Hospital admissions from self harm above national average in Ipswich

Ezra Hewing for Suffolk MIND feature.

Ezra Hewing for Suffolk MIND feature. - Credit: Gregg Brown

Hospital admissions as a result of self harm are above the national average in Ipswich.

Cllr Tony Goldson

Cllr Tony Goldson - Credit: Archant

Information compiled by Ipswich Borough Council from Public Health England reports has revealed 229 people per 100,000 in Ipswich were admitted to hospital as a result of self harm – well above the 191 per 100,000 reported nationally.

In Suffolk, 177 people per 100,000 were admitted to hospital as a result of self harm.

Data from GP practices from 2014/15 revealed that 9.2% of people in Ipswich have reported depression to their GPs – above the 8.1% for Suffolk.

Tony Goldson, chairman of Suffolk’s health and wellbeing board said the figures highlighted the need for access to good mental health services for everyone.

“Although the reason for Ipswich’s higher rate is unclear, we want to ensure that everyone in Suffolk, wherever they live, has access to good mental health services which is why this is one of the health and wellbeing board’s priorities,” he said.

“As part of this work, our suicide prevention strategy, Suffolk Lives Matter, aims to prioritise how we can reduce the risk of suicide, working with clinical commissioning groups, the Norfolk and Suffolk Foundation Trust and other partners to offer people the best possible support to improve their mental health.”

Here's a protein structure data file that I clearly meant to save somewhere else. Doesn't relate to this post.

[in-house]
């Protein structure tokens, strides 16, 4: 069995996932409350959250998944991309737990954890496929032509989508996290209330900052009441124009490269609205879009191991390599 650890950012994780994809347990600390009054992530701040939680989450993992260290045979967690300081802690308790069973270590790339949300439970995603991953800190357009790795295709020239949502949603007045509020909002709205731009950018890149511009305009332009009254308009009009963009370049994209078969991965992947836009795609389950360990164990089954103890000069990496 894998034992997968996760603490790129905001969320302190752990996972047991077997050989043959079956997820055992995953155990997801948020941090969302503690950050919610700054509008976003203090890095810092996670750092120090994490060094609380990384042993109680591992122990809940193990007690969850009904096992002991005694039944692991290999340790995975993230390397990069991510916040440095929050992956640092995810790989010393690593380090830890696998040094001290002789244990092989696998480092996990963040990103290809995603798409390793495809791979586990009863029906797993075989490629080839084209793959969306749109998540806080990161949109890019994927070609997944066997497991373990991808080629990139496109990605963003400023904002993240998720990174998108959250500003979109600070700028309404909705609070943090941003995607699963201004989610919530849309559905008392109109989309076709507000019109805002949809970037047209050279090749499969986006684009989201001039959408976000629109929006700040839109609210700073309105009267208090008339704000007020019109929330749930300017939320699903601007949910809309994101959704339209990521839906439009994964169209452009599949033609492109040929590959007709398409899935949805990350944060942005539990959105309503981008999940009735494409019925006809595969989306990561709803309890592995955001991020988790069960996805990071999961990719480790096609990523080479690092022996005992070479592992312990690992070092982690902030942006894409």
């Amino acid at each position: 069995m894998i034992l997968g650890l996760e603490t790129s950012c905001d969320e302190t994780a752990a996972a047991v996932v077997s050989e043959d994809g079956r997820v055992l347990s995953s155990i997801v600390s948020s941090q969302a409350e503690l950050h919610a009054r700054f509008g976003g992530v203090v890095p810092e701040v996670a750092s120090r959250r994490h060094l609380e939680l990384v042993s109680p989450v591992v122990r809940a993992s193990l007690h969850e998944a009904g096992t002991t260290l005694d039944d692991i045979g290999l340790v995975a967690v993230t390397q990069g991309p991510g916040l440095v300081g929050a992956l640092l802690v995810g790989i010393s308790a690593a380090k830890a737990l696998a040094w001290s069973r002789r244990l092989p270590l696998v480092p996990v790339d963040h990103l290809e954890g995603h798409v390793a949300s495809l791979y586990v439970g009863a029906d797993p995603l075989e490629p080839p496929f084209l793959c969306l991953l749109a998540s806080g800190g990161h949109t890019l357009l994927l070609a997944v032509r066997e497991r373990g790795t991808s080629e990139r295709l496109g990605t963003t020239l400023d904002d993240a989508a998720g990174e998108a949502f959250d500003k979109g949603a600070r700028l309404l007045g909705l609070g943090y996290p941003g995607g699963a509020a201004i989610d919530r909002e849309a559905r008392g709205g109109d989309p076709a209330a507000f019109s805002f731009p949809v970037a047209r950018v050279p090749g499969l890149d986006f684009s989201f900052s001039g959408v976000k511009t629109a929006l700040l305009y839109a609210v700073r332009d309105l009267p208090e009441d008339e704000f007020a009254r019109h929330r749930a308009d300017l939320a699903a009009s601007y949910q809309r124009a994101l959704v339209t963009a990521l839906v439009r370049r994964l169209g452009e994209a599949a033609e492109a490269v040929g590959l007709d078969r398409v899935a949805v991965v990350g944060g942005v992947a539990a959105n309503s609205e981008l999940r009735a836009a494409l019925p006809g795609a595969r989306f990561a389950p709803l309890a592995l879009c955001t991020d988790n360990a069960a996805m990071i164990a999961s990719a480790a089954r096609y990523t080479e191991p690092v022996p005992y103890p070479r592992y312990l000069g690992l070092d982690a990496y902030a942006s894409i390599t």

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Mental health professionals at Suffolk Mind have reported self harm is a key indicator of mental health concerns, but said there were different reasons why people self harm.

Among them were attempts to control strong emotions or distressing encounters and memories, a cry for help, and self harm could even lead to pleasurable feelings as adrenaline is released.

Ezra Hewing, head of mental health education at Suffolk Mind, said: “At Suffolk Mind we’re keen to help people find healthier alternatives to managing strong emotions and difficult feelings. However, it’s important to recognise that the stigma surrounding self-harm can make it harder for people to seek help. In turn, this increases the risk to physical health which comes with using unhygienic means of self-harming, and the risk that people will have unintended accidents.

“If you’re a parent whose children are resorting to self-harm as a way to cope, it’s natural to feel scared and anxious for your child.

“However, hard as it may be, it’s important to try and keep calm, so that your child feels safe discussing self-harming with you, and will be more open to seeking help from mental health service which can support them.”

In a bid to reduce the numbers having to go to A&E with self harm and mental health concerns, Ipswich and East Suffolk Clinical Commissioning Group has introduced several schemes.

“In Suffolk in the last few years there has been a significant investment in liaison psychiatry so that patients presenting at A&E with self-harm have a rapid and comprehensive assessment,” a CCG spokesman said. “From September 2016 a new primary care mental health service was established to expand the care and support available to people who are living with common mental health issues such as anxiety, stress and depression.”

Anyone having thoughts of suicide should contact their GP or NHS 111. The Samaritans are available 24/7 on 116 123.

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